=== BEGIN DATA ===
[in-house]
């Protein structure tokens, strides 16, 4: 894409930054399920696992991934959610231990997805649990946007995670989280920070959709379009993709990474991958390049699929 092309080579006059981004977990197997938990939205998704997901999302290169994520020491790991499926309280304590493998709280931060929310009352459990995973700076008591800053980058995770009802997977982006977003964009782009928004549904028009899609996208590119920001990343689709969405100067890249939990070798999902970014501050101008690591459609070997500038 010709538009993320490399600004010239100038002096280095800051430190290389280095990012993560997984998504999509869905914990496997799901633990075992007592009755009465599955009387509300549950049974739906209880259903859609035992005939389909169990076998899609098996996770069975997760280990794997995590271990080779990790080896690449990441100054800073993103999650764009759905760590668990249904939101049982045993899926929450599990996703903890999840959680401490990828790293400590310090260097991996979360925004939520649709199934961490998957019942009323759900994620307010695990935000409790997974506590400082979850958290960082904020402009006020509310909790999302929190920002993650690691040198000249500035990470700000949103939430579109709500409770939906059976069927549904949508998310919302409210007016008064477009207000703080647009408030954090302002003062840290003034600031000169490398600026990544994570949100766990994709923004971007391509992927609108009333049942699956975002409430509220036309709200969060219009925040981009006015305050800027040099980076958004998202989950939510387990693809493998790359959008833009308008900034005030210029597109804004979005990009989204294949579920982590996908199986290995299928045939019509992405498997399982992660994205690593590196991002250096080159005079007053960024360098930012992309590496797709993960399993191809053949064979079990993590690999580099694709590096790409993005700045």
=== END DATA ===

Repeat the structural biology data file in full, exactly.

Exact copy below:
[in-house]
């Protein structure tokens, strides 16, 4: 894409930054399920696992991934959610231990997805649990946007995670989280920070959709379009993709990474991958390049699929 092309080579006059981004977990197997938990939205998704997901999302290169994520020491790991499926309280304590493998709280931060929310009352459990995973700076008591800053980058995770009802997977982006977003964009782009928004549904028009899609996208590119920001990343689709969405100067890249939990070798999902970014501050101008690591459609070997500038 010709538009993320490399600004010239100038002096280095800051430190290389280095990012993560997984998504999509869905914990496997799901633990075992007592009755009465599955009387509300549950049974739906209880259903859609035992005939389909169990076998899609098996996770069975997760280990794997995590271990080779990790080896690449990441100054800073993103999650764009759905760590668990249904939101049982045993899926929450599990996703903890999840959680401490990828790293400590310090260097991996979360925004939520649709199934961490998957019942009323759900994620307010695990935000409790997974506590400082979850958290960082904020402009006020509310909790999302929190920002993650690691040198000249500035990470700000949103939430579109709500409770939906059976069927549904949508998310919302409210007016008064477009207000703080647009408030954090302002003062840290003034600031000169490398600026990544994570949100766990994709923004971007391509992927609108009333049942699956975002409430509220036309709200969060219009925040981009006015305050800027040099980076958004998202989950939510387990693809493998790359959008833009308008900034005030210029597109804004979005990009989204294949579920982590996908199986290995299928045939019509992405498997399982992660994205690593590196991002250096080159005079007053960024360098930012992309590496797709993960399993191809053949064979079990993590690999580099694709590096790409993005700045």